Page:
“One hundred rides—perhaps a hundred people that I will never truly connect with, but for a brief exchange in this speeding compartment of transport.”
“Chance Conversations: Teachers Seize the Ride-Sharing Moment” by Jennifer Moglia Lucil
My husband and I are teachers, and while we work 40-hour weeks dedicated to children, we take turns stealing away from our own kids to drive several hours of Uber or Lyft each week in order to make ends meet. We are the highly-educated, working class, teasing out ideas from children who play out their addictions to technology throughout their waking lives. The last of the liberal arts majors, we have plunged headlong into the gig economy.
Ride sharing changed swiftly for us from an invention only for millennials, to the reality of dollar amounts that accumulated on the screens of our phones. Taking the driver’s seat was suddenly like our own video game; we were possessed by the ding of new riders, the payoff more instantaneous than any job we had ever held in our three and a half decades of working life. And there were the advantages of our city—Albuquerque, with its wide open landscapes, minimal traffic, even the promise of so many gamblers, seeking out the big jackpots at casinos raised up from Native American land.
While money was our most pressing need, the work also began to fill a void. There was something lacking in the neighborhoods we had lived in, where people left early in the morning and came home late at night, their eyes focused on getting kids to school, getting to work, getting somewhere else. More often than not, it was us closing our front door at night with the feeling of nothing left to give. But small pleasantries begin to emerge with a stranger in the back seat. “Feel free to open a window,” I found myself saying, or “Yankees fan,” or “Where do you work, may I ask?” And the questions, in that old art of the conversation, were returned.
Other surprises came along. Aside from transporting Saturday revelers or folks to and from the airport, I was solicited from a steady tide of workers, somewhat similar yet distinct from myself. The fast-food workers came in periodic waves. A young woman with cigarette-saturated hair headed for Wienerschnitzel. A Native American man who had an early Sunday shift at Wendy’s (I drove him on two consecutive Sundays). A CNM student paying for her nursing degree with her job at Panda Express, and a young African-American man on his second day at a Starbucks, learning myriad coffee commands. There were other workers; I picked up a middle-aged woman from an RV campground who said she was a traveling nurse. This was her last day at Presbyterian Hospital before she and her husband would drive their trailer to New Hampshire for her next nursing gig. I also drove a retired, female truck driver. To me she sounded fearless, a pioneer with a storytelling drawl, and I thrilled to hear her say matter-of-factly, “I used to be like you,” before telling me about her experiences driving 18-wheeler tractor trailers in all of 48 states.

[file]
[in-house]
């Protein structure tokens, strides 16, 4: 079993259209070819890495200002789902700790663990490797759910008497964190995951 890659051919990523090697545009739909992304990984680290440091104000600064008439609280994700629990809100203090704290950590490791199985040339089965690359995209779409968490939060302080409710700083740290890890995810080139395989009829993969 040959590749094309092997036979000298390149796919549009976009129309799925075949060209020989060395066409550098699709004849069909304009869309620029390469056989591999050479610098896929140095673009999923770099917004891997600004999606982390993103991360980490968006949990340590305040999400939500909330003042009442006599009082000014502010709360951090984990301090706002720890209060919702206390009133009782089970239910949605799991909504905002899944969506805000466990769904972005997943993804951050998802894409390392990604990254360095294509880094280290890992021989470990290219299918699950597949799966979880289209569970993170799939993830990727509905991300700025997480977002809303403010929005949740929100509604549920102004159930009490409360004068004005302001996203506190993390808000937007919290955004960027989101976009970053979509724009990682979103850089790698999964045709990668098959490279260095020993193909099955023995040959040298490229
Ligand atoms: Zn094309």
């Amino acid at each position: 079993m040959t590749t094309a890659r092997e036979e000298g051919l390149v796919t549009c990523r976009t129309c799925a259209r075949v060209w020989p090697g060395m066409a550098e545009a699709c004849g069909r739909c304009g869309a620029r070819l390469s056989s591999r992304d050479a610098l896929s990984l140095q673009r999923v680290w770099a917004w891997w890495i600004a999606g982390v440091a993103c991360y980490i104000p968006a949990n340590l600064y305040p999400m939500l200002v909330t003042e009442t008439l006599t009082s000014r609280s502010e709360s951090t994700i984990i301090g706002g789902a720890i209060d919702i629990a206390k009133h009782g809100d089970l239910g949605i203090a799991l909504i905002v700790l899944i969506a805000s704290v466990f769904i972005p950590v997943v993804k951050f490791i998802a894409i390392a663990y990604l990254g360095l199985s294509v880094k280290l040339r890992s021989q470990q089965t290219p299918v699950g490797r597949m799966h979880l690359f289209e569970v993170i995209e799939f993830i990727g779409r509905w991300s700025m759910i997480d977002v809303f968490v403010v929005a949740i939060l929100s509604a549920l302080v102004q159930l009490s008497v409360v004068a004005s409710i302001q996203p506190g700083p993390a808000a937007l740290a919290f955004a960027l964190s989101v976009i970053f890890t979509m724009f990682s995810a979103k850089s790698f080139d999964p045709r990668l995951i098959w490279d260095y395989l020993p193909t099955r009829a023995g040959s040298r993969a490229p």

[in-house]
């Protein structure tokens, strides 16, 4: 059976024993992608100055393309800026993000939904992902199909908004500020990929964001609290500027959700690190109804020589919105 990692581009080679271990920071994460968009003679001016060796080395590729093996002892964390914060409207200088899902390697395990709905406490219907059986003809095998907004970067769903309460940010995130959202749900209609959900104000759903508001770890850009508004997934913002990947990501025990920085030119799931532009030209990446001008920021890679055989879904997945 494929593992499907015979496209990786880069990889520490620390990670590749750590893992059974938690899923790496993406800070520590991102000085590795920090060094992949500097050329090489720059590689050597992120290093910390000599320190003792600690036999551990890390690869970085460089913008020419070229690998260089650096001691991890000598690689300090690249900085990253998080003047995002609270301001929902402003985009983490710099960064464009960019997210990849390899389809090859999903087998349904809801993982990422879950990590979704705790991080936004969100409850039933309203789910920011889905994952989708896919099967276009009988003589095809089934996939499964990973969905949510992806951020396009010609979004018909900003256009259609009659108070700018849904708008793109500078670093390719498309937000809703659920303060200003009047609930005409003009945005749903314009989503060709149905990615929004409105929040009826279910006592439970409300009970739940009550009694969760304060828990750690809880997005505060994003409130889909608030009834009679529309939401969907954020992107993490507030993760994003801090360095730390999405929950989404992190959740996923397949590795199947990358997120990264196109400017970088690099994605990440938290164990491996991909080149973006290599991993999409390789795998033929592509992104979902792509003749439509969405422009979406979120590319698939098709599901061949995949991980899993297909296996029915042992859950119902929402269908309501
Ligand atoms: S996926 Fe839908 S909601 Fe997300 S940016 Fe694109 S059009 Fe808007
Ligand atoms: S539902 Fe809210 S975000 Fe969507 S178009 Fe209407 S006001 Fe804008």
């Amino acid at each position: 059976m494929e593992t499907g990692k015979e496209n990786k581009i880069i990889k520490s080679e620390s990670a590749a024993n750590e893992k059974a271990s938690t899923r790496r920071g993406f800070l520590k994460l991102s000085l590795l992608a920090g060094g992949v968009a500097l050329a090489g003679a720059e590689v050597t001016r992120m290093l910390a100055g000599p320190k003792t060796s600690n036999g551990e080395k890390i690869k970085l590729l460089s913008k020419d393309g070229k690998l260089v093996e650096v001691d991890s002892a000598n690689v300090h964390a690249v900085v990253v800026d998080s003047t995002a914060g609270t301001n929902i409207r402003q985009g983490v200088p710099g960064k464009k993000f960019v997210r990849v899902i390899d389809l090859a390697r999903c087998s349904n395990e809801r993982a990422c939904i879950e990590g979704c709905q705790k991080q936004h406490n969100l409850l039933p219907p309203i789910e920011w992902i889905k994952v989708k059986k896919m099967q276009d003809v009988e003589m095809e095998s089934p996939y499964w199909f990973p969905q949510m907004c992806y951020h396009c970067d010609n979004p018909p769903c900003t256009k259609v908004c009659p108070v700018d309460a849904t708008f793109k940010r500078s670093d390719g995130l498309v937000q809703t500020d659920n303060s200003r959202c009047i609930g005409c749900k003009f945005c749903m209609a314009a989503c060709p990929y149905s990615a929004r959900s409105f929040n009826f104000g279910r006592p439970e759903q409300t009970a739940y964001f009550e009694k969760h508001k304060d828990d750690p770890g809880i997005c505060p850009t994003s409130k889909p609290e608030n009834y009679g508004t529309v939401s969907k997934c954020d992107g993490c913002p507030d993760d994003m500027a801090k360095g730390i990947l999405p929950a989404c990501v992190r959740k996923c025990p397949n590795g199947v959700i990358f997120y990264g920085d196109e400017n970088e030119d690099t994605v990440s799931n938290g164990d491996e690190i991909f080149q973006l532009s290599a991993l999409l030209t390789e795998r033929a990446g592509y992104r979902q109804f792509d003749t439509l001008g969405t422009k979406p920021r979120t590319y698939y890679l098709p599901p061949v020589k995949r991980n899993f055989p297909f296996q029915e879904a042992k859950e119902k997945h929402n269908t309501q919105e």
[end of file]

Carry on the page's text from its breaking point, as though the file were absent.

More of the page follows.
Of course, there have been a few executive types, but more frequently, I’m driving a senior citizen in uniform to his shift at Wal-Mart. Uber texts and says, “Give 100 rides this month and you can earn a gas card.” I calculate the gas money I’ve spent so far and know this job is not my jackpot. Sometimes I wonder if it could be me one day, serving behind the counter somewhere in this forest of Dollar Tree stores. One hundred rides—perhaps a hundred people that I will never truly connect with, but for a brief exchange in this speeding compartment of transport. Staring at the road, I wonder, What work do we do now? What work will we do tomorrow? What kind of work will keep us alive? Gratitude, for the ride-sharing services, for this brief moment in time when I can still look in the eyes of a fellow worker in the rearview mirror. I’ll hold onto the dream of solidarity among us, as if we were all proudly wearing the “union label” in the fabric of our clothing.
Yet, another sudden change is coming. We drivers will soon be replaced with the self-driving machine, which, we will be told, holds the great promise of safety. No accidents, no crashes, no risks. “Isn’t it dangerous,” a passenger asked me, “for a woman to do this job?” Yes, I suppose it is. But my eyes and ears will be wide open until the day when safety will eclipse all human error, as well as the chance heartbeat of a conversation.
“Now, alone again, I fly, on wings that are nothing more than ideas hammered solid; is this not faith too?
“Flying to a Phoenix” by Katherine Johnson
Nearly to the day, five years past, I boarded a jet and flew away alone, from myself and to a Phoenix.
Now, alone again, I fly, on wings that are nothing more than ideas hammered solid; is this not faith too?
And when I land, imperfect memory will fail; how did the air sound rubbing past metal, how the cabin rocked, a cradle on wings. Too, I will forget the casino bell sound the gentle murmurs around me made.
Nearly to the day, 15 years past, I held you in my arms, wings that dared defy the gravity of life, that cradled you in my hopes.
Now, alone again, I am forced to terms that my hopes were my fears, a carnival masquerade, that you would become me; is this not gravity too?
And when I land in Phoenix, reflections of the face I will avoid that failed you with imperfect love and dropped you to earth.